Deck Project for Your Home
By: Danny Lipford
These homeowners are adding a wood deck and additional outdoor cooking space to an already great backyard so they can further enjoy their outdoors. The backyard wasn’t unattractive by any means but it wasn’t really appropriate for entertaining nor did it transition well to the existing concrete patio. Building a new 400 sq. ft. wood deck gives the homeowners the perfect place to entertain.
The grilling station was placed conveniently outside the back door leading into the kitchen and because it’s covered the homeowners can grill rain or shine. Beneath the deck there’s still room to store a lawnmower, wheelbarrow or even bicycles.
On this episode you’ll see how to:
- Construct the deck foundation.
- Frame up the floor joists for a deck.
- Install wood decking.
- Construct wood steps for a deck.
- Build handrails for a deck.
- Make custom wood seating for a deck.
- Build a covered grilling area on a deck.
- Install wood lattice around a deck with storage underneath.
The large open deck space gives the kids room to play while still accommodating outdoor furniture. The new deck is certainly attractive, adds value to the home and provides a smooth transition from the house to the concrete patio below. The flagstone walkway between the two makes the backyard even more inviting.
Attaching a deck is such an easy way to change the appearance and add entertaining space to your home, but it does bring up an issue that should be addressed before you add a deck to your home. As you may have noticed, our construction crew attached the deck directly to the house.
Obviously, you have a more structurally sound deck by doing this, but I would recommend attaching a deck to the house only if the home is sheathed in a masonry finish, as this home was with brick. If you have a home sheathed with wood siding, or even vinyl siding, I would not attach the deck directly to the house. In those instances, you have a greater chance of creating water damage.
It’s very similar to the way gutters can damage the fascia and soffit areas if they are improperly installed. This doesn’t mean if you have a wood home, you can’t have a deck. Just be sure to inform your carpenter that you want the deck to be free-standing.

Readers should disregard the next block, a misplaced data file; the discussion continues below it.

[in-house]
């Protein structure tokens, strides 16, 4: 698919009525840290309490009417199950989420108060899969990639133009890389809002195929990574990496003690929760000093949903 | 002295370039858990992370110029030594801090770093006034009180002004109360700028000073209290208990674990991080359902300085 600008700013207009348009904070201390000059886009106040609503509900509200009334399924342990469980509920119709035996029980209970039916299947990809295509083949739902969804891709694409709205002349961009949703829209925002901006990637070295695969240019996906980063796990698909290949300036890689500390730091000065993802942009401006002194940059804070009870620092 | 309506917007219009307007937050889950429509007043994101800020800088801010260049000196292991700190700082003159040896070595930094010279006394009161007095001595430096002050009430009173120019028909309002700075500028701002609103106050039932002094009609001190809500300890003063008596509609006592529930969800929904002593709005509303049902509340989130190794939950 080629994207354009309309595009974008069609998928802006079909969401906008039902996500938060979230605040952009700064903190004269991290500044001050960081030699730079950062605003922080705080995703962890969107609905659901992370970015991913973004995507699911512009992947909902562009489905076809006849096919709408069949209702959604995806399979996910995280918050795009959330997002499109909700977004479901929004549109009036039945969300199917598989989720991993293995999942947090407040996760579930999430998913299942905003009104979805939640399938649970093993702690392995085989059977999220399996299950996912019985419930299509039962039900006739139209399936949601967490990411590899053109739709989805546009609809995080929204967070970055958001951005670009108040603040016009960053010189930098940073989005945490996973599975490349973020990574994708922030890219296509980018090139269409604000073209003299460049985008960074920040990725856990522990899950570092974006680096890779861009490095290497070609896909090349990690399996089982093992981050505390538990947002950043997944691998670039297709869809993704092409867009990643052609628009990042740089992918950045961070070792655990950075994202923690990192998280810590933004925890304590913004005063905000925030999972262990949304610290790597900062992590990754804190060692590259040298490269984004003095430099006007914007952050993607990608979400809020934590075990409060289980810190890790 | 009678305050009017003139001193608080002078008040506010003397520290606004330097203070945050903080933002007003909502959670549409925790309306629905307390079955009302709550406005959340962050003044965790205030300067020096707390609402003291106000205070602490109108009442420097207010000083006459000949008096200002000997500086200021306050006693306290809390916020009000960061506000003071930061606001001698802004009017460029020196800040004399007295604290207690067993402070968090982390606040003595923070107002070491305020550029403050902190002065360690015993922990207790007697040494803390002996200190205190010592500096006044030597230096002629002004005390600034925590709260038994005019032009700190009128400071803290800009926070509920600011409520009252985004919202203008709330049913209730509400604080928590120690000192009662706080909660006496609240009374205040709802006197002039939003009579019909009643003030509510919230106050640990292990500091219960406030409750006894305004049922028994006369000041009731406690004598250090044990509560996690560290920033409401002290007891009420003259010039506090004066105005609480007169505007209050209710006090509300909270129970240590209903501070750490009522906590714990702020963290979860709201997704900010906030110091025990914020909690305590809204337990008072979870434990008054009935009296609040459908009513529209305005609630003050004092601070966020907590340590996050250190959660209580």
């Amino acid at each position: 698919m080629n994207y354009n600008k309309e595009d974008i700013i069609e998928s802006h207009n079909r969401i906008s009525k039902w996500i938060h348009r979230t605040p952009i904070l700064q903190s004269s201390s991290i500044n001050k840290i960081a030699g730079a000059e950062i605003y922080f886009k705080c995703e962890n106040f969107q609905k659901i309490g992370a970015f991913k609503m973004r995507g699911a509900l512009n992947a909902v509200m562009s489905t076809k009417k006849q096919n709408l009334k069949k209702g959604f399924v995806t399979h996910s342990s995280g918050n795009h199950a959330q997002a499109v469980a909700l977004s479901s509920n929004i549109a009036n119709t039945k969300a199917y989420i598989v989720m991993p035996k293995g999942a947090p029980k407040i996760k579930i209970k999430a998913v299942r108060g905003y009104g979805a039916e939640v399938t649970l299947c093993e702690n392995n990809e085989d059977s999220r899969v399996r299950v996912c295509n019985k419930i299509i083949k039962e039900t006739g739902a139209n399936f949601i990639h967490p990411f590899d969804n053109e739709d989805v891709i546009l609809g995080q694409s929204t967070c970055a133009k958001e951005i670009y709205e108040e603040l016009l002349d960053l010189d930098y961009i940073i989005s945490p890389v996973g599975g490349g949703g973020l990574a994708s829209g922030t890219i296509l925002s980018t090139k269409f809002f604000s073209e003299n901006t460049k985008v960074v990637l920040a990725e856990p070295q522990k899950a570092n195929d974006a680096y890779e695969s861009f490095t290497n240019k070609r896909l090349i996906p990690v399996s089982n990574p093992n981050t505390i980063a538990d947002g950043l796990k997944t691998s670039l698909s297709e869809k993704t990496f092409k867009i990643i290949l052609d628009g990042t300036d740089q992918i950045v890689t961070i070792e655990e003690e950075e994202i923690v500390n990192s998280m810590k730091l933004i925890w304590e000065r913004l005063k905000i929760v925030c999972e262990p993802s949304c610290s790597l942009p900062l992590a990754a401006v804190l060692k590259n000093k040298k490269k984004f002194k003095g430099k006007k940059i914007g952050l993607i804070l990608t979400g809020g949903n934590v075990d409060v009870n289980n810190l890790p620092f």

The deck boards can still butt up to the house, so you don’t have a gap showing, but there will be no holes drilled into the house to connect the two structures. To be even more picky, I would only attach the deck to a brick home. I think that even stucco can possibly be in danger of water damage if you attach the deck directly to that surface.
Leaving Gaps Between Deck Boards
To gap or not to gap, that is the question. I have listened to many debates over whether or not to leave a gap between the deck boards. In this show, we purposely used leverage to push the deck boards tightly against each other, leaving no gap whatsoever. The key to this issue is the material used to create the deck.
Any time a deck is built from pressure treated lumber, you should NOT have a gap. Here’s the reason: Pressure treated lumber is saturated in a liquid chemical when it is constructed. As the material ages, the liquids continue to dissipate. Over the course of a few months to a few years, the wood will shrink.
If you place deck boards down keeping a gap of, let’s say 1/4”, then over the course of a couple of years or so, the gap will increase. You could see a gap of 1/2” or more before too long. The opposite holds true for composite wood. This material is not going to fluctuate with changing weather conditions, so a slight gap would be appropriate.
Using Nails or Screws on Wood Decks
Speaking of the deck boards, you may have noticed they were attached with nails. Again, we have a debate. Should nails or screws be used? On a personal level, I have always preferred using deck screws. Nails work just fine, but they will be affected by the expansion and contraction of the wood, which means over time, they will be pushed up. It becomes a very minimal maintenance issue to make sure they remain snug to the deck.
But, on the other hand, nails just seem to look better. Don’t ask me why, they just do. The other side of the coin is that screws, even though they perform better over the long run, are more expensive. It takes longer to install them, so it becomes a homeowner preference.
Other Tips Seen in This Episode
Simple Solutions with Joe Truini:
Impact Driver vs. Drill Driver
If you need an excuse to buy a new tool, an impact driver is the tool for you. While it looks like a drill driver, an impact driver is made specifically for driving screws. It’s perfect for deck building or long lag screws that you could never use with a cordless drill driver. An impact driver has rotation and percussion power which means it hammers and rotates the screws in easily. Of course a cordless impact driver will cost you a bit more than a cordless drill driver, but it has three to four times the power. (Watch This Video)
Best New Products with Danny Lipford:
Behr Kitchen & Bath Enamel
If you’re choosing paint for a kitchen or bathroom you’ll want one that can hold up to moisture, high traffic or an occasional stain. To do that, Kitchen and Bath Enamel from Behr uses nanoguard technology to protect your walls. The key ingredients in the paint are nano-sized particles that improve the performance of the paint and create a really hard, durable finish that blocks stains so they can easily be wiped off. For about $27 a gallon, it seems like it’ll pay for itself.
Around the Yard with Tricia Craven Worley:
Tips for Seeding Grass
To make it easier to see where you’ve applied grass seed when using a spreader to seed your lawn, add a handful of sawdust to the seed in the spreader to create an easily visible trail in your yard. Make sure the sawdust you used doesn’t contain any harmful chemicals, such as sawdust from pressure treated wood, to keep from harming the grass in your lawn. (Watch This Video)